Japan’s intervention on yen pushed the Nikkei 225 Average to jump 217.25 points or 2.34% to 9,516.56. The intervention impact was limited to Japan, as Hang Seng Index stood at 21,725.64 or up merely 0.14%, while Shanghai Stock Exchange fell instead to 2,652.50 or slipping 36.02 points (-1.34%).
China was said to mull raising capital adequacy ratio for big lenders to as much as 15% by the end of 2012. Tier 1 capital ratio would be of 8%, with the overall CAR at 10%. Yet another buffer would be placed and would be set up to 4% for protection against economic swings, plus another 1% cushion for certain banks. In addition, lenders would be required to have at least 6% of risk-weighted assets. Currently, average CAR among domestic lenders stands at 11% with Tier 1 ratio at 9%. Another 4% additional capital requirement would push banks to raise more funds.
Compared to the new Basel rules, Chinese setting will be tougher should it be enforced. Basel rules implied 4.5% for common equity in five years period, plus 2.5% buffer by the beginning of 2019, with Tier 1 capital requirement at 6%, which include common equity and perpetual preferred stock.
Japan intervened in the currency market to weaken the yen as it hit ¥82.87, sending the currency to over ¥85.00 against the dollar and ¥110.77 against the euro. The intervention was the first in the last six years. Yen’s recent strength has been a big concern for the government as the country relies heavily on exports. The move brought a relief to the Japanese shares especially for exporters. It remains to be seen however, how long the effect will last because the Japanese monetary authorities acted alone in the intervention process. No solo intervention has ever succeeded in the past and this time around it could be of the same story.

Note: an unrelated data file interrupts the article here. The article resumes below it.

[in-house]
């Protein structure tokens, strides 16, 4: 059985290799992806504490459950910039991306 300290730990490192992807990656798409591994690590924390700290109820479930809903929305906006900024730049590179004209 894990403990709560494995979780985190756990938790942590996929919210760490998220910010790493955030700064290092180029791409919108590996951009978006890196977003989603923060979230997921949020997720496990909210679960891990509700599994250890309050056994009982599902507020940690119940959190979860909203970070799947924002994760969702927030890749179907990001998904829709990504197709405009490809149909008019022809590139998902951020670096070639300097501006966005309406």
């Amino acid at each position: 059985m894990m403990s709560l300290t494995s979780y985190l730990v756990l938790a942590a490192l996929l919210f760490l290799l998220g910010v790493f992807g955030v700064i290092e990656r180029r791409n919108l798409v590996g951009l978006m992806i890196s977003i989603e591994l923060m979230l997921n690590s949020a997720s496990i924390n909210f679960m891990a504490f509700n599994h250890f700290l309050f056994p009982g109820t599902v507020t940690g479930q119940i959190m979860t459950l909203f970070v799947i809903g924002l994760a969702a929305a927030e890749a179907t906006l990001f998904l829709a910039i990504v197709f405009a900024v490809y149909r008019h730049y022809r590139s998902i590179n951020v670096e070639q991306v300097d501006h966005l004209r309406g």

In China, Foreign Direct Investment (NYSE:FDI) rose 1.4% from a year ago in August to $7.6 billion. Year-to-date, the FDI grew 18.1% to $65.96 billion, according to the Ministry of Commerce on Wednesday.
JP Morgan Chase lowered some of its ratings on Japanese stocks on Wednesday. Advantest was lowered to UNDERWEIGHT from OVERWEIGHT and Tokyo Electron Ltd. was downgraded as well to NEUTRAL from OVERWEIGHT. Another one, Nikon Corp. had its rating cut to NEUTRAL from OUTPERFORM by Mizuho Securities. The downgrades’ negative effects were offset by the positive impact from the intervention as Advantest advanced 3.09% to ¥1,701, Tokyo Electron rose 3.43% to ¥4,375, and Nikon jumped 4.54% to end at ¥1,473.
Sinopec and Cnooc’s joint deal in OGX Petroleo e Gas Participacoes SA has not been finalized yet, according to the Brazilian company. The company added that several other companies from US, Europe and Australia are also interested to obtain the stake. Sinopec ended at HK$6.43 or down 0.46%.
Foxconn International Holdings was upgraded to EQUAL WEIGHT from UNDERWEIGHT by Morgan Stanley, with target raised to HK$5.70 from HK$4.00, sending the shares to jump 1.6% to HK$5.68.
Cathay Pacific has been downgraded to NEUTRAL from OVERWEIGHT by HSBC. Cathay Pacific was unchanged by the end of the day at HK$20.35.
China Mobile said that Apple’s iPhone and iPad were unable to support its high-speed wireless network, thus preventing the company to sell Apple devices in China. The shares ended at HK$77.75, or down 0.19%.
HSBC ended at HK$81.55, up 0.62% as Morgan Stanley said that its balance sheet, liquidity, funding, and capital position are stronger than the European unit.
Disclosure: No positions